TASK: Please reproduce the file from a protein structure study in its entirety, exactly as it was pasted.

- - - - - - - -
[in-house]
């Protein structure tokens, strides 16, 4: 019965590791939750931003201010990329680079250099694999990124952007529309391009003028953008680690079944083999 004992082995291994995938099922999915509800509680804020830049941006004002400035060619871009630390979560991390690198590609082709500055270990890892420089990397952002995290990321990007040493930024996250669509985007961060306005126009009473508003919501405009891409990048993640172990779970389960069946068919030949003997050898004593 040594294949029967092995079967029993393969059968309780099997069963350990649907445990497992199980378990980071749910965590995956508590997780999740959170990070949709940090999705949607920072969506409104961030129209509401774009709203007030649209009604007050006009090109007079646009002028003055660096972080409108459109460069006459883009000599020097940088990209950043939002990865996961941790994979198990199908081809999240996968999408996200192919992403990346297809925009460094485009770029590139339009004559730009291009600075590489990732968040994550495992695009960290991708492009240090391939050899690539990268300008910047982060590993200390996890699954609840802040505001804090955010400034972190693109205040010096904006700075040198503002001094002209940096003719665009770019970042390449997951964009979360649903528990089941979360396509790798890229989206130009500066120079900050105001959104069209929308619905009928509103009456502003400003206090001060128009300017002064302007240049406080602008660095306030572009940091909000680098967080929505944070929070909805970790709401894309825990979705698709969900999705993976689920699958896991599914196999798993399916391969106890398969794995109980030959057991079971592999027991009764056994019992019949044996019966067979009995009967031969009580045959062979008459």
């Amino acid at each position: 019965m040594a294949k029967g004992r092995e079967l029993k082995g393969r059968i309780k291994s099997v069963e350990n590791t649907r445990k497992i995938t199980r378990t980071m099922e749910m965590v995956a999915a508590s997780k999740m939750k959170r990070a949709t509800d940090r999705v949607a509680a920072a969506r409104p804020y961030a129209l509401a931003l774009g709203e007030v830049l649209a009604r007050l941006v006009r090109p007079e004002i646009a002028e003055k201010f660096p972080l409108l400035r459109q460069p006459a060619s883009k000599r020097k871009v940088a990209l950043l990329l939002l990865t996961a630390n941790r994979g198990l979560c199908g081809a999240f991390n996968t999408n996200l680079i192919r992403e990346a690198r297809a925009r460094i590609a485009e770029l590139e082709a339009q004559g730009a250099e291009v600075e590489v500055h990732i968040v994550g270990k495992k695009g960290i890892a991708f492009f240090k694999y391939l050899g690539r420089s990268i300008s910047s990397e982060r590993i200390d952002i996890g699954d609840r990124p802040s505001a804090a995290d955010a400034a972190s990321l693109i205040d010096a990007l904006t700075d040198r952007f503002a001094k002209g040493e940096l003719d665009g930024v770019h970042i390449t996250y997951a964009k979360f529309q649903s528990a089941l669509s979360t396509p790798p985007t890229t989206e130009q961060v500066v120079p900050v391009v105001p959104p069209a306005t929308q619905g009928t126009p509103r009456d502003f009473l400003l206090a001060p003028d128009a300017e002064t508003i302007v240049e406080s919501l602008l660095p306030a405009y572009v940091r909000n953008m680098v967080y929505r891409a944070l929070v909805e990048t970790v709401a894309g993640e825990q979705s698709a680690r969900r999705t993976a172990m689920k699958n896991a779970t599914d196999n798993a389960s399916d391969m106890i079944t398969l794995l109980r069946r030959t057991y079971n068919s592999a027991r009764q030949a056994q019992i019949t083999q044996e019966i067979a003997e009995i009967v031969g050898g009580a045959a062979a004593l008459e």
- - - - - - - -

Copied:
[in-house]
């Protein structure tokens, strides 16, 4: 019965590791939750931003201010990329680079250099694999990124952007529309391009003028953008680690079944083999 004992082995291994995938099922999915509800509680804020830049941006004002400035060619871009630390979560991390690198590609082709500055270990890892420089990397952002995290990321990007040493930024996250669509985007961060306005126009009473508003919501405009891409990048993640172990779970389960069946068919030949003997050898004593 040594294949029967092995079967029993393969059968309780099997069963350990649907445990497992199980378990980071749910965590995956508590997780999740959170990070949709940090999705949607920072969506409104961030129209509401774009709203007030649209009604007050006009090109007079646009002028003055660096972080409108459109460069006459883009000599020097940088990209950043939002990865996961941790994979198990199908081809999240996968999408996200192919992403990346297809925009460094485009770029590139339009004559730009291009600075590489990732968040994550495992695009960290991708492009240090391939050899690539990268300008910047982060590993200390996890699954609840802040505001804090955010400034972190693109205040010096904006700075040198503002001094002209940096003719665009770019970042390449997951964009979360649903528990089941979360396509790798890229989206130009500066120079900050105001959104069209929308619905009928509103009456502003400003206090001060128009300017002064302007240049406080602008660095306030572009940091909000680098967080929505944070929070909805970790709401894309825990979705698709969900999705993976689920699958896991599914196999798993399916391969106890398969794995109980030959057991079971592999027991009764056994019992019949044996019966067979009995009967031969009580045959062979008459």
């Amino acid at each position: 019965m040594a294949k029967g004992r092995e079967l029993k082995g393969r059968i309780k291994s099997v069963e350990n590791t649907r445990k497992i995938t199980r378990t980071m099922e749910m965590v995956a999915a508590s997780k999740m939750k959170r990070a949709t509800d940090r999705v949607a509680a920072a969506r409104p804020y961030a129209l509401a931003l774009g709203e007030v830049l649209a009604r007050l941006v006009r090109p007079e004002i646009a002028e003055k201010f660096p972080l409108l400035r459109q460069p006459a060619s883009k000599r020097k871009v940088a990209l950043l990329l939002l990865t996961a630390n941790r994979g198990l979560c199908g081809a999240f991390n996968t999408n996200l680079i192919r992403e990346a690198r297809a925009r460094i590609a485009e770029l590139e082709a339009q004559g730009a250099e291009v600075e590489v500055h990732i968040v994550g270990k495992k695009g960290i890892a991708f492009f240090k694999y391939l050899g690539r420089s990268i300008s910047s990397e982060r590993i200390d952002i996890g699954d609840r990124p802040s505001a804090a995290d955010a400034a972190s990321l693109i205040d010096a990007l904006t700075d040198r952007f503002a001094k002209g040493e940096l003719d665009g930024v770019h970042i390449t996250y997951a964009k979360f529309q649903s528990a089941l669509s979360t396509p790798p985007t890229t989206e130009q961060v500066v120079p900050v391009v105001p959104p069209a306005t929308q619905g009928t126009p509103r009456d502003f009473l400003l206090a001060p003028d128009a300017e002064t508003i302007v240049e406080s919501l602008l660095p306030a405009y572009v940091r909000n953008m680098v967080y929505r891409a944070l929070v909805e990048t970790v709401a894309g993640e825990q979705s698709a680690r969900r999705t993976a172990m689920k699958n896991a779970t599914d196999n798993a389960s399916d391969m106890i079944t398969l794995l109980r069946r030959t057991y079971n068919s592999a027991r009764q030949a056994q019992i019949t083999q044996e019966i067979a003997e009995i009967v031969g050898g009580a045959a062979a004593l008459e």